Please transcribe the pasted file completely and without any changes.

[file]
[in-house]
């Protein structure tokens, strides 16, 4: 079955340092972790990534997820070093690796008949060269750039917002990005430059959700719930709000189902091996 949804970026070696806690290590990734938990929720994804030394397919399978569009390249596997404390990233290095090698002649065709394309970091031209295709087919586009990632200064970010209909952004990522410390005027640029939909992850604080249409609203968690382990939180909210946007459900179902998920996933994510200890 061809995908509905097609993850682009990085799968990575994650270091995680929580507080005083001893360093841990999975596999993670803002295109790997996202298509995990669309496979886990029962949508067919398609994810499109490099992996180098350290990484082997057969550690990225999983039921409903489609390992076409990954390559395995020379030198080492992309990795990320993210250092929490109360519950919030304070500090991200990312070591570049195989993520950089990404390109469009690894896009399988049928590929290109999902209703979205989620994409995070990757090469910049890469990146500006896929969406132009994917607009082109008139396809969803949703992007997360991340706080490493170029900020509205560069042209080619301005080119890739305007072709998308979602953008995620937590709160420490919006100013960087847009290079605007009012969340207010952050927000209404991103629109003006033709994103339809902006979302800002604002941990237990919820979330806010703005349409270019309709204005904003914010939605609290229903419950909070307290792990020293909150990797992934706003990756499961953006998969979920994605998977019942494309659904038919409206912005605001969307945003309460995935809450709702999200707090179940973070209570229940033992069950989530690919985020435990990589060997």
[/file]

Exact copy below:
[in-house]
């Protein structure tokens, strides 16, 4: 079955340092972790990534997820070093690796008949060269750039917002990005430059959700719930709000189902091996 949804970026070696806690290590990734938990929720994804030394397919399978569009390249596997404390990233290095090698002649065709394309970091031209295709087919586009990632200064970010209909952004990522410390005027640029939909992850604080249409609203968690382990939180909210946007459900179902998920996933994510200890 061809995908509905097609993850682009990085799968990575994650270091995680929580507080005083001893360093841990999975596999993670803002295109790997996202298509995990669309496979886990029962949508067919398609994810499109490099992996180098350290990484082997057969550690990225999983039921409903489609390992076409990954390559395995020379030198080492992309990795990320993210250092929490109360519950919030304070500090991200990312070591570049195989993520950089990404390109469009690894896009399988049928590929290109999902209703979205989620994409995070990757090469910049890469990146500006896929969406132009994917607009082109008139396809969803949703992007997360991340706080490493170029900020509205560069042209080619301005080119890739305007072709998308979602953008995620937590709160420490919006100013960087847009290079605007009012969340207010952050927000209404991103629109003006033709994103339809902006979302800002604002941990237990919820979330806010703005349409270019309709204005904003914010939605609290229903419950909070307290792990020293909150990797992934706003990756499961953006998969979920994605998977019942494309659904038919409206912005605001969307945003309460995935809450709702999200707090179940973070209570229940033992069950989530690919985020435990990589060997």